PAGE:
5-Octadecenoic acid: evidence for a novel type of fatty acid modification in schistosomes

J F Brouwers, C Versluis, L M van Golde, A G Tielens

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The lipid metabolism of schistosomes is characterized by several intriguing adaptations to a parasitic way of living. The surface of the parasite consists of two closely apposed phospholipid bilayers, a structure unique to blood flukes. Schistosomes do not synthesize fatty acids de novo, but are able to modify fatty acids, which they obtain from the host, by chain elongation. Here we present evidence that schistosomes are capable of another type of fatty acid modification, resulting in the formation of 5-octadecenoic acid [C18:1(5)]. This highly unusual fatty acid, which is absent in the blood of the host, was shown to be almost exclusively located in the outer membrane complex of the schistosome. Within these membranes, it was almost exclusively present in one molecular phospholipid species, 1-palmitoyl-2,5-octadecenoyl phosphatidylcholine [C16:0-18:1(5)PtdCho]. Apart from dipalmitoyl phosphatidylcholine, this was the most abundant phosphatidylcholine species in the outer membrane complex. The specific synthesis by the schistosome of C18:1(5) and the highly specific localization of this fatty acid to the tegumental membranes suggest an important tegument-mediated role for this lipid.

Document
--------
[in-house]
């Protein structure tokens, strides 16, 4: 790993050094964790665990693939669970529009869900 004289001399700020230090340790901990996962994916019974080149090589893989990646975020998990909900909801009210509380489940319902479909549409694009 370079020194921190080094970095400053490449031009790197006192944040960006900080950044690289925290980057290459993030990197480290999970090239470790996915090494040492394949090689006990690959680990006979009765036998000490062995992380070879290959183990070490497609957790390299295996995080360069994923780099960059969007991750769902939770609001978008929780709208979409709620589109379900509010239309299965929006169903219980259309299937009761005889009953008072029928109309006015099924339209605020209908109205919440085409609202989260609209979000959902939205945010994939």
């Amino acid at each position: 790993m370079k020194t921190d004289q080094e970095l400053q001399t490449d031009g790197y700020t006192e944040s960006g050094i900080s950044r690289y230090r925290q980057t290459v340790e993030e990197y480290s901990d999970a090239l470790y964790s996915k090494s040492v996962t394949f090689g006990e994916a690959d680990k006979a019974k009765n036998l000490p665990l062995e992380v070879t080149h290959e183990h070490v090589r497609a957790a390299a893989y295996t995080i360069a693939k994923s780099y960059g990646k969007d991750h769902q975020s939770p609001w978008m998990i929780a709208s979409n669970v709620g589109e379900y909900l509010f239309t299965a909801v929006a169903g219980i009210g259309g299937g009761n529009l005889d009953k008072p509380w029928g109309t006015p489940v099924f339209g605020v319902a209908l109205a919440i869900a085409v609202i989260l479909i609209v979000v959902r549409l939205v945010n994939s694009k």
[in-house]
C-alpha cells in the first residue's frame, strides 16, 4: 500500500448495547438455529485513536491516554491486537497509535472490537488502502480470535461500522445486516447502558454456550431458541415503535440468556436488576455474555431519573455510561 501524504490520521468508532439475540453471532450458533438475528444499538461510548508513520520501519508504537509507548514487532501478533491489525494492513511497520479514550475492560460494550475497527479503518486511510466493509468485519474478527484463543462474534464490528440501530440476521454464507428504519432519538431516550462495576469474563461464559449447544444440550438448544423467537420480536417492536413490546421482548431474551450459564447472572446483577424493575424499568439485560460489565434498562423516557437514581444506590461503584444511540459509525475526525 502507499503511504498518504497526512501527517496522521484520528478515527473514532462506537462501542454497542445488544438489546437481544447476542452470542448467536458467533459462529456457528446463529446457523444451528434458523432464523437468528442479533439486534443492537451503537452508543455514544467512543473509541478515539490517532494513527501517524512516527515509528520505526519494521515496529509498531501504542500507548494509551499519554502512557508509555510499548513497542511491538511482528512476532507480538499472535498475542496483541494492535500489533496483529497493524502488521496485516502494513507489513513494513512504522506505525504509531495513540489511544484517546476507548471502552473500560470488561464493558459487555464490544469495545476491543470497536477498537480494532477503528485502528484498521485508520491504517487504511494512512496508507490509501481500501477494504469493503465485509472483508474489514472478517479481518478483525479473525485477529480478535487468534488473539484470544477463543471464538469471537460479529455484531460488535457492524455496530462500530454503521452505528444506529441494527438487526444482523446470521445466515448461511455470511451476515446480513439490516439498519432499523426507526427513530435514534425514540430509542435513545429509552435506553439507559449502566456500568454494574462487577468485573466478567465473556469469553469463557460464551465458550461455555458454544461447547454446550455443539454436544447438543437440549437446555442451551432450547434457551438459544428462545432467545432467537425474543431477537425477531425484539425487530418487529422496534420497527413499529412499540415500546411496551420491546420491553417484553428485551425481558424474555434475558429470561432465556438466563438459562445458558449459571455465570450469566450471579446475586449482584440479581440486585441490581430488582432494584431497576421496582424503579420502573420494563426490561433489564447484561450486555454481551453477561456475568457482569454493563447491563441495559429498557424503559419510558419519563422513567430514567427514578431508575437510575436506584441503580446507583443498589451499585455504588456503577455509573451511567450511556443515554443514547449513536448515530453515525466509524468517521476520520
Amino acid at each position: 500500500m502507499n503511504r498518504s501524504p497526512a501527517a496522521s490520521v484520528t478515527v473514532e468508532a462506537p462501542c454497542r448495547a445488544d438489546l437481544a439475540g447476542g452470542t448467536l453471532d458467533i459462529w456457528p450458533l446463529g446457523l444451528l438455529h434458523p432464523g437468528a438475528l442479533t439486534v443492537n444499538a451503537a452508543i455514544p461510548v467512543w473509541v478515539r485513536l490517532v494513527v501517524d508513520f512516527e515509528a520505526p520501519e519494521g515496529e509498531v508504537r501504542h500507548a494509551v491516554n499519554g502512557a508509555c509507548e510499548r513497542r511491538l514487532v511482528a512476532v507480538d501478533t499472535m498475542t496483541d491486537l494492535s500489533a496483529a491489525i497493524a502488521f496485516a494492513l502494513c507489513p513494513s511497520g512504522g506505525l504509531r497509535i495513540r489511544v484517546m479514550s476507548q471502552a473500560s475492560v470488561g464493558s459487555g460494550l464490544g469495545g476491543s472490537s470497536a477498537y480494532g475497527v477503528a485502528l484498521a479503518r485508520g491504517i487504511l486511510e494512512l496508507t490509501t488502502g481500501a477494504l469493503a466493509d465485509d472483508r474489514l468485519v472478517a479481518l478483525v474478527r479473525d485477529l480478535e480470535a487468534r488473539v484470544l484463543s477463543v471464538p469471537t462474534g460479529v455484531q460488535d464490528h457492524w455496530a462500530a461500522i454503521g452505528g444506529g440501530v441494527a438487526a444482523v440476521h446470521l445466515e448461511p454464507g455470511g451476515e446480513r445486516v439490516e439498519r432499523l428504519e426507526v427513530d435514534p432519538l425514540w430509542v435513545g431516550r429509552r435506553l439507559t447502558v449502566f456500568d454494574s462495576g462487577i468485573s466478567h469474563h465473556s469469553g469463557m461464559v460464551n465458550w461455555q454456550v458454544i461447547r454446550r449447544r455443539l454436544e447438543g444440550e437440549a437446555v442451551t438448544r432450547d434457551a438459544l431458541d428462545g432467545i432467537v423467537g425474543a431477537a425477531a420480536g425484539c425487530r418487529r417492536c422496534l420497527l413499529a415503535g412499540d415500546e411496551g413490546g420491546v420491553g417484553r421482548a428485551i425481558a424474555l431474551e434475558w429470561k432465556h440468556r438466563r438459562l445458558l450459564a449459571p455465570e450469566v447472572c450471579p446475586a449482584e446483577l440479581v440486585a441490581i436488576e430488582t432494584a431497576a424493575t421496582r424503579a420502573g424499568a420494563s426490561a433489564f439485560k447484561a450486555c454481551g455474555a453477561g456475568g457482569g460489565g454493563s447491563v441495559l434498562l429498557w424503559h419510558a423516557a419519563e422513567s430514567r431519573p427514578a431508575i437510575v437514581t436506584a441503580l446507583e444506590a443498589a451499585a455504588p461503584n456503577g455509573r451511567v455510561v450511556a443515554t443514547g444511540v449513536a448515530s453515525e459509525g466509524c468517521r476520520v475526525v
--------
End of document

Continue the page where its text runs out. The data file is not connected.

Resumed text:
Original languageEnglish
Pages (from-to)315-9
Number of pages5
JournalBiochemical Journal
Volume334 ( Pt 2)
Publication statusPublished - 1 Sept 1998


  • Animals
  • Chromatography, High Pressure Liquid
  • Isomerism
  • Oleic Acid
  • Phospholipids
  • Schistosoma mansoni
  • Spectrometry, Mass, Secondary Ion
  • Stearic Acids


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